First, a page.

If the newcomer wants to find their own family doctor who speaks their own language, the search may be a long one.
“It is hard,” said Janczur. “Hopefully newcomers know somebody from their community or can call a settlement agency. But it is very hit and miss.”
One place people can go is to the website of the College of Physicians and Surgeons of Ontario (CPSO) at www.cpso.on.ca
While this can help newcomers find doctors who speak their language, often these doctors are not taking new patients, Janczur said.
And the search can be very hard for those in the communities that are newer to Canada, said Calla. For example, the CPSO website has dozens of listings for Toronto doctors taking new patients who speak Mandarin. But there are no listings for doctors in the city who are taking new patients and speak Ethiopian, Indonesian or Somalian.
Calla says it can take a whole generation before a community like these can start producing doctors of their own. With a doctor shortage in Ontario, this has groups like the Foreign Trained Doctors Association asking the Ontario Medical Association to make it easier for foreign-trained doctors to work in Canada.
“There are a lot of professional doctors who come from other countries with good qualifications,” he said. “Certainly we’re not saying, ‘just let them practice,’ but they should be given the opportunity to qualify,” Calla said.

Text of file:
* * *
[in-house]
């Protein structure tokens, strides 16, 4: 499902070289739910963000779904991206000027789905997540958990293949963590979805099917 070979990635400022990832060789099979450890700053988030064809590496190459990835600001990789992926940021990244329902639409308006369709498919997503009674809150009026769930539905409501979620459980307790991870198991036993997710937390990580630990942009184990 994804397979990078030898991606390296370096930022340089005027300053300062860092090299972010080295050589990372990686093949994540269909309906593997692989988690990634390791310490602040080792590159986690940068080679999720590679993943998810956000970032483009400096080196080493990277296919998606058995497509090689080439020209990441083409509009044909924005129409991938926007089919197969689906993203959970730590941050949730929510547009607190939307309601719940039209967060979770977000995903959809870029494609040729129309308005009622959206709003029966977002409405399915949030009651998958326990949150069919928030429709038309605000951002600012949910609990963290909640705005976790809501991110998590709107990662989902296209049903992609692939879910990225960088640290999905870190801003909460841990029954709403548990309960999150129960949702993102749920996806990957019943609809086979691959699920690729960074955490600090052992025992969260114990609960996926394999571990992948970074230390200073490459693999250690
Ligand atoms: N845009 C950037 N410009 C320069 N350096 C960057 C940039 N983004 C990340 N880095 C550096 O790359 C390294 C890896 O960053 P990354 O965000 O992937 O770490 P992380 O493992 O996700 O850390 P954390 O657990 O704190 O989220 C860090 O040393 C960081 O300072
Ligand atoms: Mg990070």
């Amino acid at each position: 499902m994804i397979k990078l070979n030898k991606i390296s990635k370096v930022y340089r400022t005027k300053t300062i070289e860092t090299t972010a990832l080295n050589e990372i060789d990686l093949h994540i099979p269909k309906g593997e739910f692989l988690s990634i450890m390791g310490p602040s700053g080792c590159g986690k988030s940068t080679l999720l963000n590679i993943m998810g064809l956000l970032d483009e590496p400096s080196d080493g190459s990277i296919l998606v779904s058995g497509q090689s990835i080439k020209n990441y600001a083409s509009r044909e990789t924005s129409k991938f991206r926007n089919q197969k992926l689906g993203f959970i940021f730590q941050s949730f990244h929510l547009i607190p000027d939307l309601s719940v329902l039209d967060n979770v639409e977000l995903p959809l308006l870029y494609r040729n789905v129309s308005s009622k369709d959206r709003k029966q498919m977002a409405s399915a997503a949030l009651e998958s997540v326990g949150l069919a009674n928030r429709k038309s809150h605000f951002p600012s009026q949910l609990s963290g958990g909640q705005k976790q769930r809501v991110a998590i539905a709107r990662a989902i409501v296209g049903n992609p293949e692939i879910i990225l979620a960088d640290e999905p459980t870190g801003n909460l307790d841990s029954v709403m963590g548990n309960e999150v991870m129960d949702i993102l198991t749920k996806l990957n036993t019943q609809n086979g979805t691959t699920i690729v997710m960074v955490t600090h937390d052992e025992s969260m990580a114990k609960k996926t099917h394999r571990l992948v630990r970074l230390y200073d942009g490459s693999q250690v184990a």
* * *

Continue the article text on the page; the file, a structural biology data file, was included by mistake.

Meanwhile, thousands of newcomers in the GTA may be gettig poor health care because they cannot find anyone who speaks their language.
Dr. Meb Rashid, one of the doctors who works through interpreters at Access Alliance, said mistakes or even lack of care altogether are the possible results of having poor access to health care in your own language.
“There are people who just will not be able to seek out health care if they do not have access to people who speak their language,” He said. “It is crucial. Quite a few people say they would not have survived if it had not been for this clinic.”
Eight-five per cent of diagnosis is from what has happened to you in the past, he said. So if a doctor cannot get a good history on a patient because of language, the health care can be poor, he said.
“We are left to muddle through and it is patch-work,” he said.
Mental health is also a big issue for new immigrants and refugees, Tao said. “There is a loss of status, a loss of income and uncertainty,” she said. “Because of their economic situation, very few are able to engage in social activities and they are (all alone).”
Meanwhile, help can be found in many languages at the Ontario Ministry of Health offices, said John Letherby, spokesperson for the ministry.
But he suggests people have a friend who speaks English call ahead to make sure someone can be there who speaks their language when they arrive.
For more information on Access Alliance call 416-324-8677.
For more information on COSTI call 416-658-1600.
For more information on the Woodgreen Community Centre or Immigrant Services, call 416-462-3110.
Multilingual GTA Family Doctors Accepting New Patients